This is the last posting of a 9 part series about using Legal Zoom to incorporate a small business. Part of the reason I did this was to draw a comparison between two online services (incorporating a business and publishing a book), seemingly vastly different — and yet the online process had consistent similarities. One could argue that both of these objectives (incorporating a business and publishing a book) can be done without the convenient services of an online company. That’s true, and then one has to ask one’s self whether the learning curve and time expenditure is worth the money saved. I’m not an attorney or a CPA, so I don’t want to learn the in’s and out’s of incorporating a company — I just want to incorporate one! Ergo, Legal Zoom. By the same token, most writers don’t want to learn the in’s and out’s of publishing a book – they just want to publish one! Ergo, Outskirts Press.
So even though the industries that Legal Zoom and Outskirts Press exist in are very different, they have a lot in common, as demonstrated by this 9-part series. To complete that comparison, I’m going to soon publish a similar blog series covering the step-by-step process of someone using Outskirts Press to publish a book. But first, we’ll take a break next week and talk about Google+.
So, that brings us to the final step of Legal Zoom — paying! Here’s the last screen I get, which is a comparison chart, designed in a manner to promote upsells:
What is this screen missing? The cost! Now you have to imagine that Legal Zoom conducted some tests on this screen to see which was more successful – including listing the price here or not. But, if they did, frankly I’m surprised this was the result. Asking someone to commit to something without knowing the final price is asking a lot of an internet customer. Sure, I realize clicking the “continue” button isn’t a “commitment” per se, but it still seems like a pretty big oversight for this page. Only by selecting each package and clicking the “Continue” button can you see what the cost of each one is, which I’ll do for you:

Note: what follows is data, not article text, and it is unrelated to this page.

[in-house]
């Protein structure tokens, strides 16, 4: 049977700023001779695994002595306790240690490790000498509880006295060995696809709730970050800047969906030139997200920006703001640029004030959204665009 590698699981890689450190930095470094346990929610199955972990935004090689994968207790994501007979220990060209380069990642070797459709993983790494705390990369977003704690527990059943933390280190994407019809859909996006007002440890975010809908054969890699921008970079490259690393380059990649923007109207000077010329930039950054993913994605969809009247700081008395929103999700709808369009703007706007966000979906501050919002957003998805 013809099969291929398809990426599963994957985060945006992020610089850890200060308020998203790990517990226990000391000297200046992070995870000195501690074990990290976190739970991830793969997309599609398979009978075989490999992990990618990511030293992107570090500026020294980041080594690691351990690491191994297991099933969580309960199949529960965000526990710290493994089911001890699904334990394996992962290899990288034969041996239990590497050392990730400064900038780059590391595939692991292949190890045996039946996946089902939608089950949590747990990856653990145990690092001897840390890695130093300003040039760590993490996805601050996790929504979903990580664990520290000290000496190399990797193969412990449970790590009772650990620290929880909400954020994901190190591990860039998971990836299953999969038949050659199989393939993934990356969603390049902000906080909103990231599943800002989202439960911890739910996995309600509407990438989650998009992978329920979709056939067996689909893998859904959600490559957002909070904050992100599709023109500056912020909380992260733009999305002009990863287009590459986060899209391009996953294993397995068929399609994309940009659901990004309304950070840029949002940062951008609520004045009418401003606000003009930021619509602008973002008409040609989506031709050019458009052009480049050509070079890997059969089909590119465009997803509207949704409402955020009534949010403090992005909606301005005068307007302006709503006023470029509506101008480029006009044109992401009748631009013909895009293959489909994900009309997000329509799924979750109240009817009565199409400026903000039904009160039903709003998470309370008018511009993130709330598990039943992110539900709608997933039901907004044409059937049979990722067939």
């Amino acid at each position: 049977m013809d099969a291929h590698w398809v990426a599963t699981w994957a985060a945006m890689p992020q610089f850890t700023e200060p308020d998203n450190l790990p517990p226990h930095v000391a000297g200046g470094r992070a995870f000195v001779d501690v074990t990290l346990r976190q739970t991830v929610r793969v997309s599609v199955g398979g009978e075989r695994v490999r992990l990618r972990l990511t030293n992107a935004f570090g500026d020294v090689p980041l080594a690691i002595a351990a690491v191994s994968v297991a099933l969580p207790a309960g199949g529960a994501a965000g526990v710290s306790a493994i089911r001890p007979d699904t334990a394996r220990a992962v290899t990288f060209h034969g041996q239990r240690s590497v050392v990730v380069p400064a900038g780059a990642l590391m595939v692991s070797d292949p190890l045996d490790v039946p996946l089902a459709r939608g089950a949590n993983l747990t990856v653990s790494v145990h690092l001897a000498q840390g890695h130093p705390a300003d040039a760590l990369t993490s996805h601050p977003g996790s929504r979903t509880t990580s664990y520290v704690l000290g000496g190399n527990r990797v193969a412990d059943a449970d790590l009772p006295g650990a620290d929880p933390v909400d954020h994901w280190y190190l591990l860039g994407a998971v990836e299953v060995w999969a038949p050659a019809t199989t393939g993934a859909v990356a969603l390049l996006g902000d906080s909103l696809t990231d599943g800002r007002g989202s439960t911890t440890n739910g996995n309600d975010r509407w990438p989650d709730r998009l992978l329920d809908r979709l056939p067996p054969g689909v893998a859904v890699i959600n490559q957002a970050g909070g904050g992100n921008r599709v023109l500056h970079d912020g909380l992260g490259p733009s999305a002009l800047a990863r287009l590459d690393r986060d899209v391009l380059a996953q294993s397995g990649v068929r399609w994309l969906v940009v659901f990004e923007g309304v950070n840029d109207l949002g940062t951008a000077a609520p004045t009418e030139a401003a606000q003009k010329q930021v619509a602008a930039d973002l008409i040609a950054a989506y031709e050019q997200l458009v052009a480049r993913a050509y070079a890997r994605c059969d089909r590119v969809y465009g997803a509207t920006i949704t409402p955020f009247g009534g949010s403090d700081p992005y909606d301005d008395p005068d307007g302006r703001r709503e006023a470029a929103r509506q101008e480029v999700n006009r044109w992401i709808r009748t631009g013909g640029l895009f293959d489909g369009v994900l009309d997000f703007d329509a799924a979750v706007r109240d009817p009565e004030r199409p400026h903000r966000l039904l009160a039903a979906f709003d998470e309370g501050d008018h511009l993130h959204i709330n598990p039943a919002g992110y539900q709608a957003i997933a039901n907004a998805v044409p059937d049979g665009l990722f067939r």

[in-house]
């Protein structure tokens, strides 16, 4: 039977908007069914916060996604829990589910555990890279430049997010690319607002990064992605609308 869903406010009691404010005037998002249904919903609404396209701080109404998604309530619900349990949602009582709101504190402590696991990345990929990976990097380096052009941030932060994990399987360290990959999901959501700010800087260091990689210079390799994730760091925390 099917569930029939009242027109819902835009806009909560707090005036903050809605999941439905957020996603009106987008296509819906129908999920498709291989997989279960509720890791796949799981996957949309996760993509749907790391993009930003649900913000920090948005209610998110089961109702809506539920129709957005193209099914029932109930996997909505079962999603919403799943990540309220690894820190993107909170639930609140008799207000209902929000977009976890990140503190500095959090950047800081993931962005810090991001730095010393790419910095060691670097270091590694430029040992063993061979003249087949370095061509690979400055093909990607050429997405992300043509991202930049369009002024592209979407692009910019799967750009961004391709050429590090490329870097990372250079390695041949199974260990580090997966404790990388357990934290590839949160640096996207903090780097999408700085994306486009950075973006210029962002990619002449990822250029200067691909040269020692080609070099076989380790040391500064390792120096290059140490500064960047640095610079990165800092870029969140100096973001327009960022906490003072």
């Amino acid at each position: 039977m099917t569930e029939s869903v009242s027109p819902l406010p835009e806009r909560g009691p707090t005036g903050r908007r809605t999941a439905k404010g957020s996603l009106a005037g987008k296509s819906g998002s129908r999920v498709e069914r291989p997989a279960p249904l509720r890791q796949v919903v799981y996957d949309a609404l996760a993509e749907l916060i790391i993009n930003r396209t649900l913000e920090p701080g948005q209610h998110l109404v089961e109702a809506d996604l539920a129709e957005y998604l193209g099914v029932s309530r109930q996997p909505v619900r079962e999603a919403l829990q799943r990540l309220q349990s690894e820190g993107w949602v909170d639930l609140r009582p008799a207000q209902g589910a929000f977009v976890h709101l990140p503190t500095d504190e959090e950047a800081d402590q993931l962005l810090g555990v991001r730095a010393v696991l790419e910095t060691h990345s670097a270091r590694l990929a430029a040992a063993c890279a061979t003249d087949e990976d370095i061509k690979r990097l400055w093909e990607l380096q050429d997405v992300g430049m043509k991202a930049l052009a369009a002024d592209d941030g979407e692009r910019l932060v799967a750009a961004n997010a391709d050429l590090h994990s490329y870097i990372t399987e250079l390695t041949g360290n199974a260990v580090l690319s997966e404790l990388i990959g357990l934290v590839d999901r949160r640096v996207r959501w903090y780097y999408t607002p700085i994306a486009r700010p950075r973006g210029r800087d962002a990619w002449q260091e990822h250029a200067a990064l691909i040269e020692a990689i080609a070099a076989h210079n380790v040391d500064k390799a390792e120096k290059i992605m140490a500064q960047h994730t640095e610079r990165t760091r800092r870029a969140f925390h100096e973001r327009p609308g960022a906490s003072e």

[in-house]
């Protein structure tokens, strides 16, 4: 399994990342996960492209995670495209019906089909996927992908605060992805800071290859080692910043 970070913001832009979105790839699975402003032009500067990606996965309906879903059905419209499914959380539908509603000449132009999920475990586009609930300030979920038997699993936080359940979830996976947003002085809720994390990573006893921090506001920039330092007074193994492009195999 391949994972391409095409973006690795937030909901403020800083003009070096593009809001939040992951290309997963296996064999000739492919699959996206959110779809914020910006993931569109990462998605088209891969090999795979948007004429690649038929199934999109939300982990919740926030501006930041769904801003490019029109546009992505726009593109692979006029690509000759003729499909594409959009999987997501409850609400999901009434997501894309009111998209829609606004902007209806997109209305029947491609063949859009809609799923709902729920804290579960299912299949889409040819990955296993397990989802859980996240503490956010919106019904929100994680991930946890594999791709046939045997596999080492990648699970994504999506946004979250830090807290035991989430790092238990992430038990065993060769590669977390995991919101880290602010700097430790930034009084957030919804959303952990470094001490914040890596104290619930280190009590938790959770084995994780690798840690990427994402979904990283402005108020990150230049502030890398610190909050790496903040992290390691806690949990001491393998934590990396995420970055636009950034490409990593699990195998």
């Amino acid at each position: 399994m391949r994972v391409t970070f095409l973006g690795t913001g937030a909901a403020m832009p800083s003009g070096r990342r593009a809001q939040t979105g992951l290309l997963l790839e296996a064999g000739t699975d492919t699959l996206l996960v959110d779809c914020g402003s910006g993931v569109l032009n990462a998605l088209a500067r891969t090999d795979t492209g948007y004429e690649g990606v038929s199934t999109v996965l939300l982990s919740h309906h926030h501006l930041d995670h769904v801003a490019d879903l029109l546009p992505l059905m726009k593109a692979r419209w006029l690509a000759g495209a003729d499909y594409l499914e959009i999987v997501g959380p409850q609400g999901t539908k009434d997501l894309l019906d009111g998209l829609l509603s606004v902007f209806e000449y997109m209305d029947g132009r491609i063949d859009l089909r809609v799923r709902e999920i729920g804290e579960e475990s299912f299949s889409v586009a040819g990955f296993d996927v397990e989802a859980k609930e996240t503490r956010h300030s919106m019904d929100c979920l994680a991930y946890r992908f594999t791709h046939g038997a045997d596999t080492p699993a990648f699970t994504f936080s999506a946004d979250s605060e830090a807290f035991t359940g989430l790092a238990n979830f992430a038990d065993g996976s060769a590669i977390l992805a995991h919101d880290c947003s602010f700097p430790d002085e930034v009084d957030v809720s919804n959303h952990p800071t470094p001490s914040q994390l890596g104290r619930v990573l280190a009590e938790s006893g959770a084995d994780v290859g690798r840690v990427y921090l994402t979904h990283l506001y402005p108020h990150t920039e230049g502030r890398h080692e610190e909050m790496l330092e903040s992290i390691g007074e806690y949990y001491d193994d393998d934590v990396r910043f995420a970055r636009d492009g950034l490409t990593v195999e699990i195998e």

Economy: $99 (plus whatever upgrades you selected during the course of the process) – so my total with this package ends up being $317.95
Standard: $239 (plus whatever upgrades you selected during the course of the process) – so my total with this package ends up being $457.95
Express Gold: $369 (plus whatever upgrades you selected, although some of those upgrades are supposed to be included) – so my total with this package ends up not making any sense, because the screen shot above indicates my Fed ID number and my subchapter S election are supposed to be included – only by reading the fine, fine print do you see that they’re NOT actually included with this package — they’re just cheaper.) Should that really be a check-mark, then? Probably not.
I’m going with the economy rate of $99, which gets to $317.95 awfully fast. Of course, they add on a $9.95 “shipping and handling” fee, and it’ll be interesting to see the actual postage on what I receive — probably $2.25. I’m not particularly bothered by this, I’m just making a point: All companies have necessary profit margins. Anyone who expects otherwise probably doesn’t own a business. The same thing happens when you hire a lawyer for $200 a hour and the minute you walk out the door, the lawyer hands it to a paralegal who makes $80 a hour.
And boom, presto, they say I’ll have my documents in about 35 days and my new business will be officially incorporated. Ahh, isn’t it nice having a service company take care of things like incorporating businesses and publishing books for you? I think so…